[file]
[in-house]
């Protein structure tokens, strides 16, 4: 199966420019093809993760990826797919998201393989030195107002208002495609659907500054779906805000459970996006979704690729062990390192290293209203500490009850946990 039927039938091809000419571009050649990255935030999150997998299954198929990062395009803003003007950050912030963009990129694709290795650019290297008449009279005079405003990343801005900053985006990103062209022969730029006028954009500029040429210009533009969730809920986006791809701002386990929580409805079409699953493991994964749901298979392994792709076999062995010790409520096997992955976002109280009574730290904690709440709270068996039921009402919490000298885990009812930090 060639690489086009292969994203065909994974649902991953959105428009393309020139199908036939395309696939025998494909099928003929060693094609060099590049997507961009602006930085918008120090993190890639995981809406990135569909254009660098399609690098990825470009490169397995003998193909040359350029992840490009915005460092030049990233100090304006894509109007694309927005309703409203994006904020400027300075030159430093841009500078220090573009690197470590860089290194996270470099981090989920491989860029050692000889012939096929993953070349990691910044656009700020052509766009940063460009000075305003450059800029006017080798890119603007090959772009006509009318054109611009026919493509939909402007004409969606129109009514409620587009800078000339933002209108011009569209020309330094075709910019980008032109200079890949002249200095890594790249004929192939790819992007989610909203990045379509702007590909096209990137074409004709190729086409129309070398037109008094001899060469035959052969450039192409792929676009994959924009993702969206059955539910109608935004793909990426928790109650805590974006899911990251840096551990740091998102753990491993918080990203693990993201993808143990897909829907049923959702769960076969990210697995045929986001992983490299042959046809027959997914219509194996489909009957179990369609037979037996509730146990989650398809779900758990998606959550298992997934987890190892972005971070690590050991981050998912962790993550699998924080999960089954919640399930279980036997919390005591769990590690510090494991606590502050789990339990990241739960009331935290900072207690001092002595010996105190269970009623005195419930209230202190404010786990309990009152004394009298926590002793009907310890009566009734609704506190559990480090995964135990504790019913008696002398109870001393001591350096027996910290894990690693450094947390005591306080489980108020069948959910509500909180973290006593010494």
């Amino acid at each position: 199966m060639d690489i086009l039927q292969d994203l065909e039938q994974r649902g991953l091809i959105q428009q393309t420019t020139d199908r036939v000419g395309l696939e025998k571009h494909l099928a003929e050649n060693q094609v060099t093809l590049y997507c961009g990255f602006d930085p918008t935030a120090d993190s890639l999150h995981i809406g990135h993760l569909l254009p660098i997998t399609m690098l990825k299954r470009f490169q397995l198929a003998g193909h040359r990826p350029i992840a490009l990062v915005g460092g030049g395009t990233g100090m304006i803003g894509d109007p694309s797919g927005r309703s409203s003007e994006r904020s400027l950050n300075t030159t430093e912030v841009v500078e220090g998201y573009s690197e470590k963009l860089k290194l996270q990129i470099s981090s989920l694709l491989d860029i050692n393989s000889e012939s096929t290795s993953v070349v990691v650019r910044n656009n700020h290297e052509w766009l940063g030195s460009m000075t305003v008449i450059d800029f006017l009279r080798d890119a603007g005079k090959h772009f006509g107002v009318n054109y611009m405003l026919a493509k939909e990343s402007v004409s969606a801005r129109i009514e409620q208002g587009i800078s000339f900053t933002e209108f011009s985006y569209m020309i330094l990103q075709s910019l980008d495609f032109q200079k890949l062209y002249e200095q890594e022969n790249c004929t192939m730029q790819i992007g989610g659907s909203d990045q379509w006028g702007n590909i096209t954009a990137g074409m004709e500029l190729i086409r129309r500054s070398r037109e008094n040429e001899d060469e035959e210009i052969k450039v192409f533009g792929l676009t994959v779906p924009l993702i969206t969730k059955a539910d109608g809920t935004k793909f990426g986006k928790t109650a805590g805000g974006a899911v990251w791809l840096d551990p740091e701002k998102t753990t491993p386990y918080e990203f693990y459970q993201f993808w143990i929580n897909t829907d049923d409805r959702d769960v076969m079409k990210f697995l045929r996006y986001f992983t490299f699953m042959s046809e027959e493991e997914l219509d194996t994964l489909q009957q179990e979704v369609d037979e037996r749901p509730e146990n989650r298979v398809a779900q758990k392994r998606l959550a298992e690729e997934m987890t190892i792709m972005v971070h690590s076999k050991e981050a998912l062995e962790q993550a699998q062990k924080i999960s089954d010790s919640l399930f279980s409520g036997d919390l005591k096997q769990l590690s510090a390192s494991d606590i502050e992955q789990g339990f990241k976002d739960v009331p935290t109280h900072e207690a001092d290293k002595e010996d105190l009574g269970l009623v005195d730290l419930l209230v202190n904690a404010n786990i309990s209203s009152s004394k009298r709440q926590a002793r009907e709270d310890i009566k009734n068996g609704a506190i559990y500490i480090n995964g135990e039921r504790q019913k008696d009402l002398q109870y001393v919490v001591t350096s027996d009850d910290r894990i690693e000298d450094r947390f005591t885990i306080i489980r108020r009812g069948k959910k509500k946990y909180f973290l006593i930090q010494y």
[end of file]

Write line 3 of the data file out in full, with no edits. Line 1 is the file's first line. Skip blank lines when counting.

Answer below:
């Amino acid at each position: 199966m060639d690489i086009l039927q292969d994203l065909e039938q994974r649902g991953l091809i959105q428009q393309t420019t020139d199908r036939v000419g395309l696939e025998k571009h494909l099928a003929e050649n060693q094609v060099t093809l590049y997507c961009g990255f602006d930085p918008t935030a120090d993190s890639l999150h995981i809406g990135h993760l569909l254009p660098i997998t399609m690098l990825k299954r470009f490169q397995l198929a003998g193909h040359r990826p350029i992840a490009l990062v915005g460092g030049g395009t990233g100090m304006i803003g894509d109007p694309s797919g927005r309703s409203s003007e994006r904020s400027l950050n300075t030159t430093e912030v841009v500078e220090g998201y573009s690197e470590k963009l860089k290194l996270q990129i470099s981090s989920l694709l491989d860029i050692n393989s000889e012939s096929t290795s993953v070349v990691v650019r910044n656009n700020h290297e052509w766009l940063g030195s460009m000075t305003v008449i450059d800029f006017l009279r080798d890119a603007g005079k090959h772009f006509g107002v009318n054109y611009m405003l026919a493509k939909e990343s402007v004409s969606a801005r129109i009514e409620q208002g587009i800078s000339f900053t933002e209108f011009s985006y569209m020309i330094l990103q075709s910019l980008d495609f032109q200079k890949l062209y002249e200095q890594e022969n790249c004929t192939m730029q790819i992007g989610g659907s909203d990045q379509w006028g702007n590909i096209t954009a990137g074409m004709e500029l190729i086409r129309r500054s070398r037109e008094n040429e001899d060469e035959e210009i052969k450039v192409f533009g792929l676009t994959v779906p924009l993702i969206t969730k059955a539910d109608g809920t935004k793909f990426g986006k928790t109650a805590g805000g974006a899911v990251w791809l840096d551990p740091e701002k998102t753990t491993p386990y918080e990203f693990y459970q993201f993808w143990i929580n897909t829907d049923d409805r959702d769960v076969m079409k990210f697995l045929r996006y986001f992983t490299f699953m042959s046809e027959e493991e997914l219509d194996t994964l489909q009957q179990e979704v369609d037979e037996r749901p509730e146990n989650r298979v398809a779900q758990k392994r998606l959550a298992e690729e997934m987890t190892i792709m972005v971070h690590s076999k050991e981050a998912l062995e962790q993550a699998q062990k924080i999960s089954d010790s919640l399930f279980s409520g036997d919390l005591k096997q769990l590690s510090a390192s494991d606590i502050e992955q789990g339990f990241k976002d739960v009331p935290t109280h900072e207690a001092d290293k002595e010996d105190l009574g269970l009623v005195d730290l419930l209230v202190n904690a404010n786990i309990s209203s009152s004394k009298r709440q926590a002793r009907e709270d310890i009566k009734n068996g609704a506190i559990y500490i480090n995964g135990e039921r504790q019913k008696d009402l002398q109870y001393v919490v001591t350096s027996d009850d910290r894990i690693e000298d450094r947390f005591t885990i306080i489980r108020r009812g069948k959910k509500k946990y909180f973290l006593i930090q010494y």